GRAND ISLAND -- The effort by Ron Paul supporters to gain control of Nebraska's delegation to the Republican national convention was squashed Saturday in a rout that left Paul with only two pledged delegates in the state's 35-member contingent.
The outcome of delegate selection balloting at the Republican state convention represented a big victory for Gov. Dave Heineman, who worked actively behind the scenes to personally contact Nebraska Republicans who made the delegate selections.
Heineman was the first governor to endorse Mitt Romney at the advent of the GOP presidential primary and caucus process, and his ability to deliver Romney delegates from his home state -- as well as his leadership of the state party -- were on the line.
If Paul supporters had won control of Nebraska's national convention delegation, that would have given them the fifth state required to place the Texas congressman's name in nomination when the GOP meets in Tampa next month to formally name Romney as its presidential nominee.
Paul's nomination would have given him an opportunity to spotlight his libertarian views along with some leverage to try to influence the party's platform and priorities.
National representatives of the Romney campaign came to Grand Island to keep watch over Saturday's proceedings.
After the Paul effort had been squelched, GOP State Chairman Mark Fahleson complimented leaders of the Republican Liberty Caucus for "their professionalism (in) helping make sure the state convention was conducted the Nebraska way."
Once Paul supporters lost two early test votes challenging rules and the seating of some delegates, they accepted the outcome rather than attempting to derail the proceedings with the kind of endless parliamentary maneuvers and outbursts that characterized some other state party conventions.
National Committeeman Pete Ricketts said his message to the Liberty Caucus is "the Republican Party needs you (and) welcomes folks who come in to make us a stronger party."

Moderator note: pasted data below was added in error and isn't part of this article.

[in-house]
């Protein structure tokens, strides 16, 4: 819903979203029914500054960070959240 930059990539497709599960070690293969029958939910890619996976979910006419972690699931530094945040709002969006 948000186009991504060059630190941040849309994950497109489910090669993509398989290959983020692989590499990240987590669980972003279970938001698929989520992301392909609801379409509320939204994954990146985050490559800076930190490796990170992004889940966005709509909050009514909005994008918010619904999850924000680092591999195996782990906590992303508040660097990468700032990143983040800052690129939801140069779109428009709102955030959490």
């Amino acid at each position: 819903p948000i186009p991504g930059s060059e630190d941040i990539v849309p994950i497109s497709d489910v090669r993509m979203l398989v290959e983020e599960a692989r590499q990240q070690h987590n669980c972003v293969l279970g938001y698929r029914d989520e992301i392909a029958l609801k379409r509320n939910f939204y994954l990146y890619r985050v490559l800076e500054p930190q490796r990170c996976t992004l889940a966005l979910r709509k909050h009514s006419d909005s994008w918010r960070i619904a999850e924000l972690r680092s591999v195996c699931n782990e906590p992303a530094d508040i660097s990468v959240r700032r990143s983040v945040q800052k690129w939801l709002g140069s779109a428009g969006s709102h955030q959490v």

Louisiana Gov. Bobby Jindal and Arizona Sen. Jon Kyl headed the list of speakers at the convention, arguing for the need to defeat President Barack Obama in November. But all the speeches served as a prelude to the late-afternoon appearance of Republican Senate nominee Deb Fischer, who held top billing at the convention, staged at the picturesque Riverside Country Club.
"Nebraskans want a senator who's going to represent Nebraska," Fischer told the gathering of more than 500 Republicans. "Bob Kerrey and Ben Nelson had their chances. It's time for someone new and someone different."
If she's elected, Fischer said, "the very same Senate seat that gave us Obamacare will become the Senate seat that repeals it."
Nelson cast the deciding vote that cleared the path for Senate passage of the health care reform law.
When Democrats call her "a welfare rancher (for holding) a federal livestock grazing lease," Fischer said, they're saying "farm programs and conservation programs are welfare. Really?"
Jindal, a Romney surrogate and potential vice presidential choice, said Obama wages class warfare, "managing the slow decline of this country (and) demonizing those who have been successful."
Sen. Mike Johanns told the convention that Obama "snubs his nose at the Constitution" and Kerrey is a Senate candidate "whose time has passed."
The president has exhibited "a reckless disregard for the limits of government," Johanns said.
In other action, the convention elected former GOP State Chairman David Kramer of Omaha as the party's new national committeeman succeeding Ricketts, who did not seek re-election.
Joyce Simmons of Valentine was elected national committeewoman, succeeding De Carlson, who also chose to step down.
Paul supporters won their two national convention delegate slots in the 2nd Congressional District after controlling early county conventions in Douglas and Sarpy counties.
Romney won the other seven delegate seats decided by congressional district, and a Romney slate of 23 at-large delegate candidates was elected en masse. The three remaining seats in the delegation go to a trio of state party leaders, all of whom will vote for Romney.